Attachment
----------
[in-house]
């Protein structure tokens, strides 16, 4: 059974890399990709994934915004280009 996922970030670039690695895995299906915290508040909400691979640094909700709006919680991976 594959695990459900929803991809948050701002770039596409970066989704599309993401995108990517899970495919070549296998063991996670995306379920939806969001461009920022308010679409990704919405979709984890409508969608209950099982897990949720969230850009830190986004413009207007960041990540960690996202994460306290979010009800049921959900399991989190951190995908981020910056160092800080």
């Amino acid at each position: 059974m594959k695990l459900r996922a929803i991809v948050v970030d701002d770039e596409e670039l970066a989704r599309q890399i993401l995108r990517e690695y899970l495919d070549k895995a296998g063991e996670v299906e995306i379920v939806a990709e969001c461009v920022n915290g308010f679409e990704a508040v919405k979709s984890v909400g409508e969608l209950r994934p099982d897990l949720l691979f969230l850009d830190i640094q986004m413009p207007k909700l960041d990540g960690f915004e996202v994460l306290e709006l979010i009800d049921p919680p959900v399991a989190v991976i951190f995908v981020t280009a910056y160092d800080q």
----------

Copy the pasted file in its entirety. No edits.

[in-house]
């Protein structure tokens, strides 16, 4: 059974890399990709994934915004280009 996922970030670039690695895995299906915290508040909400691979640094909700709006919680991976 594959695990459900929803991809948050701002770039596409970066989704599309993401995108990517899970495919070549296998063991996670995306379920939806969001461009920022308010679409990704919405979709984890409508969608209950099982897990949720969230850009830190986004413009207007960041990540960690996202994460306290979010009800049921959900399991989190951190995908981020910056160092800080």
């Amino acid at each position: 059974m594959k695990l459900r996922a929803i991809v948050v970030d701002d770039e596409e670039l970066a989704r599309q890399i993401l995108r990517e690695y899970l495919d070549k895995a296998g063991e996670v299906e995306i379920v939806a990709e969001c461009v920022n915290g308010f679409e990704a508040v919405k979709s984890v909400g409508e969608l209950r994934p099982d897990l949720l691979f969230l850009d830190i640094q986004m413009p207007k909700l960041d990540g960690f915004e996202v994460l306290e709006l979010i009800d049921p919680p959900v399991a989190v991976i951190f995908v981020t280009a910056y160092d800080q």